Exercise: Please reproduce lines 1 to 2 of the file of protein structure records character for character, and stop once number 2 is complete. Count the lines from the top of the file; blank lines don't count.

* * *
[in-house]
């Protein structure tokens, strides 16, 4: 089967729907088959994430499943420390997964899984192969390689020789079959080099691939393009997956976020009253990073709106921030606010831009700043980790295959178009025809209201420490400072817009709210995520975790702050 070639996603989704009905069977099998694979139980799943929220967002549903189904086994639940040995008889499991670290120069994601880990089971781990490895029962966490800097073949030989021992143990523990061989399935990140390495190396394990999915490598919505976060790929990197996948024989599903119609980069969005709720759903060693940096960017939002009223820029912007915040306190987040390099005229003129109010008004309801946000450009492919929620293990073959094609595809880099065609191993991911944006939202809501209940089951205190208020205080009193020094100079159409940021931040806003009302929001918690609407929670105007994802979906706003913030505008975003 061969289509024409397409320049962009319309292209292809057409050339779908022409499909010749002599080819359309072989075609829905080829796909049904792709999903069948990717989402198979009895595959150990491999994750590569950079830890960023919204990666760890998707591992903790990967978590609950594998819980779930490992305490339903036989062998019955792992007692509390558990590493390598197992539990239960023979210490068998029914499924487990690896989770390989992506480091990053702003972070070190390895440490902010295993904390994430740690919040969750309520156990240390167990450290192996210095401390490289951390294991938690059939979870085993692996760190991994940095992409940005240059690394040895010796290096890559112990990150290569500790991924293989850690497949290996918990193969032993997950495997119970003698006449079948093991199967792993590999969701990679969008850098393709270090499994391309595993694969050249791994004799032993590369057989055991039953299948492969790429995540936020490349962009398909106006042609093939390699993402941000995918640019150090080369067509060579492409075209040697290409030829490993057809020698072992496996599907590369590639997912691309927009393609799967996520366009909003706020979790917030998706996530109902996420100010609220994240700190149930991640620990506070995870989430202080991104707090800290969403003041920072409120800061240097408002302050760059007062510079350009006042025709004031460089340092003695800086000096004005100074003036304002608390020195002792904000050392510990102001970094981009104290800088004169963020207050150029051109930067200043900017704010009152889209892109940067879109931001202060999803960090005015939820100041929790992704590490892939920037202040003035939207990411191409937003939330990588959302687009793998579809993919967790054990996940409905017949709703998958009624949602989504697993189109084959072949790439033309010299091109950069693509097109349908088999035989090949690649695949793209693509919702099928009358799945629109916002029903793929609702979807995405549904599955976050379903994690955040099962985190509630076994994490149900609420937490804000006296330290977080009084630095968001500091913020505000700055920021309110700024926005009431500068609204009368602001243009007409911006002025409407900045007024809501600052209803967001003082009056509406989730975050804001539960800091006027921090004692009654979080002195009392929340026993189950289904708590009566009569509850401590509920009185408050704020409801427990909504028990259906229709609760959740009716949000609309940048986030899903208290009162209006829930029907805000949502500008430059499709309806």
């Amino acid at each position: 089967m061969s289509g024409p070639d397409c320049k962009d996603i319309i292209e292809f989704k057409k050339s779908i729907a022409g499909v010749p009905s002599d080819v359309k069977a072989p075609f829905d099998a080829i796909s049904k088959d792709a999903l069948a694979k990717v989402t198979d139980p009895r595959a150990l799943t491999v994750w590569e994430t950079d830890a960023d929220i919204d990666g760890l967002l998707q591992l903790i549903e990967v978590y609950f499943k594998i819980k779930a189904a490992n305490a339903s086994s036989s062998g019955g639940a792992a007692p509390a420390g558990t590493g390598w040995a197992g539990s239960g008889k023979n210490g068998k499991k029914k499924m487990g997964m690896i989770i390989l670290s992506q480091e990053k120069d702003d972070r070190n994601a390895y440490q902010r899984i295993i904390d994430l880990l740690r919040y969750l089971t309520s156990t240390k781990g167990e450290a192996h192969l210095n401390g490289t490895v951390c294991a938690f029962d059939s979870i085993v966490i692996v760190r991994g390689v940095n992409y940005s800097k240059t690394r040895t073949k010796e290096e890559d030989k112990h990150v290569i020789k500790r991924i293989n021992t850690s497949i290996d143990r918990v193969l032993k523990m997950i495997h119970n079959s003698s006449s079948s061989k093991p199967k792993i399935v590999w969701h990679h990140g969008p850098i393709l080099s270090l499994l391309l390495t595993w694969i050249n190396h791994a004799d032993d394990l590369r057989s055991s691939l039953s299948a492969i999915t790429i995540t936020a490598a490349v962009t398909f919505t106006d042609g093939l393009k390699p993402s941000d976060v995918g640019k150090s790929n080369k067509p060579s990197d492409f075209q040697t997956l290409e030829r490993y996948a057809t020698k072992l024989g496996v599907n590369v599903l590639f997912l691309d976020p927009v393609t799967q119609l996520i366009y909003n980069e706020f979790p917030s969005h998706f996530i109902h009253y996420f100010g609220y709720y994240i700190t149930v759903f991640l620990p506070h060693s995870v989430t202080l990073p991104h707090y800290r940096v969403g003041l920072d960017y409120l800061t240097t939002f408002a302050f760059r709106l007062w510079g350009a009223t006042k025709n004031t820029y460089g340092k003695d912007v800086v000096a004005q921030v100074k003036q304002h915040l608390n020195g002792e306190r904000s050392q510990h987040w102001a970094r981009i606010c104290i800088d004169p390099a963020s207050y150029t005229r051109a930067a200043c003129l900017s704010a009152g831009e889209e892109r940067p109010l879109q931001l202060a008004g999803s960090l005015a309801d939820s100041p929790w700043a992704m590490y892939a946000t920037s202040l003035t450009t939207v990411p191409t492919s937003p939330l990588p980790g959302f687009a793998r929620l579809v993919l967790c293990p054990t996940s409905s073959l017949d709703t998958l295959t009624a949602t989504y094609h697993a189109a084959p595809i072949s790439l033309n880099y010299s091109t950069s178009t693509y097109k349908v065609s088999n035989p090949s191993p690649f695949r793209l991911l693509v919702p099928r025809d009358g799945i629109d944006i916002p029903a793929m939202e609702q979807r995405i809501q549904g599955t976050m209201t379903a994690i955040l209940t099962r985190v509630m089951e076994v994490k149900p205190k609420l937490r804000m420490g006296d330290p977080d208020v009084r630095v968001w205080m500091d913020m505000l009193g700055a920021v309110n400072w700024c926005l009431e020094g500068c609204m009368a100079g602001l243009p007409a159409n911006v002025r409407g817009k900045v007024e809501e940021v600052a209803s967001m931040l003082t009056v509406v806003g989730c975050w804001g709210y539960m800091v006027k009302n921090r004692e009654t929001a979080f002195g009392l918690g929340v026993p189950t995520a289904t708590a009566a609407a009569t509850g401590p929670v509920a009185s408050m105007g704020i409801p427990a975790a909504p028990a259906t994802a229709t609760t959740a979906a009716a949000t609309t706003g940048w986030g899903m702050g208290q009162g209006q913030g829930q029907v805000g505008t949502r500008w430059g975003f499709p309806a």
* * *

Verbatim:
[in-house]
């Protein structure tokens, strides 16, 4: 089967729907088959994430499943420390997964899984192969390689020789079959080099691939393009997956976020009253990073709106921030606010831009700043980790295959178009025809209201420490400072817009709210995520975790702050 070639996603989704009905069977099998694979139980799943929220967002549903189904086994639940040995008889499991670290120069994601880990089971781990490895029962966490800097073949030989021992143990523990061989399935990140390495190396394990999915490598919505976060790929990197996948024989599903119609980069969005709720759903060693940096960017939002009223820029912007915040306190987040390099005229003129109010008004309801946000450009492919929620293990073959094609595809880099065609191993991911944006939202809501209940089951205190208020205080009193020094100079159409940021931040806003009302929001918690609407929670105007994802979906706003913030505008975003 061969289509024409397409320049962009319309292209292809057409050339779908022409499909010749002599080819359309072989075609829905080829796909049904792709999903069948990717989402198979009895595959150990491999994750590569950079830890960023919204990666760890998707591992903790990967978590609950594998819980779930490992305490339903036989062998019955792992007692509390558990590493390598197992539990239960023979210490068998029914499924487990690896989770390989992506480091990053702003972070070190390895440490902010295993904390994430740690919040969750309520156990240390167990450290192996210095401390490289951390294991938690059939979870085993692996760190991994940095992409940005240059690394040895010796290096890559112990990150290569500790991924293989850690497949290996918990193969032993997950495997119970003698006449079948093991199967792993590999969701990679969008850098393709270090499994391309595993694969050249791994004799032993590369057989055991039953299948492969790429995540936020490349962009398909106006042609093939390699993402941000995918640019150090080369067509060579492409075209040697290409030829490993057809020698072992496996599907590369590639997912691309927009393609799967996520366009909003706020979790917030998706996530109902996420100010609220994240700190149930991640620990506070995870989430202080991104707090800290969403003041920072409120800061240097408002302050760059007062510079350009006042025709004031460089340092003695800086000096004005100074003036304002608390020195002792904000050392510990102001970094981009104290800088004169963020207050150029051109930067200043900017704010009152889209892109940067879109931001202060999803960090005015939820100041929790992704590490892939920037202040003035939207990411191409937003939330990588959302687009793998579809993919967790054990996940409905017949709703998958009624949602989504697993189109084959072949790439033309010299091109950069693509097109349908088999035989090949690649695949793209693509919702099928009358799945629109916002029903793929609702979807995405549904599955976050379903994690955040099962985190509630076994994490149900609420937490804000006296330290977080009084630095968001500091913020505000700055920021309110700024926005009431500068609204009368602001243009007409911006002025409407900045007024809501600052209803967001003082009056509406989730975050804001539960800091006027921090004692009654979080002195009392929340026993189950289904708590009566009569509850401590509920009185408050704020409801427990909504028990259906229709609760959740009716949000609309940048986030899903208290009162209006829930029907805000949502500008430059499709309806």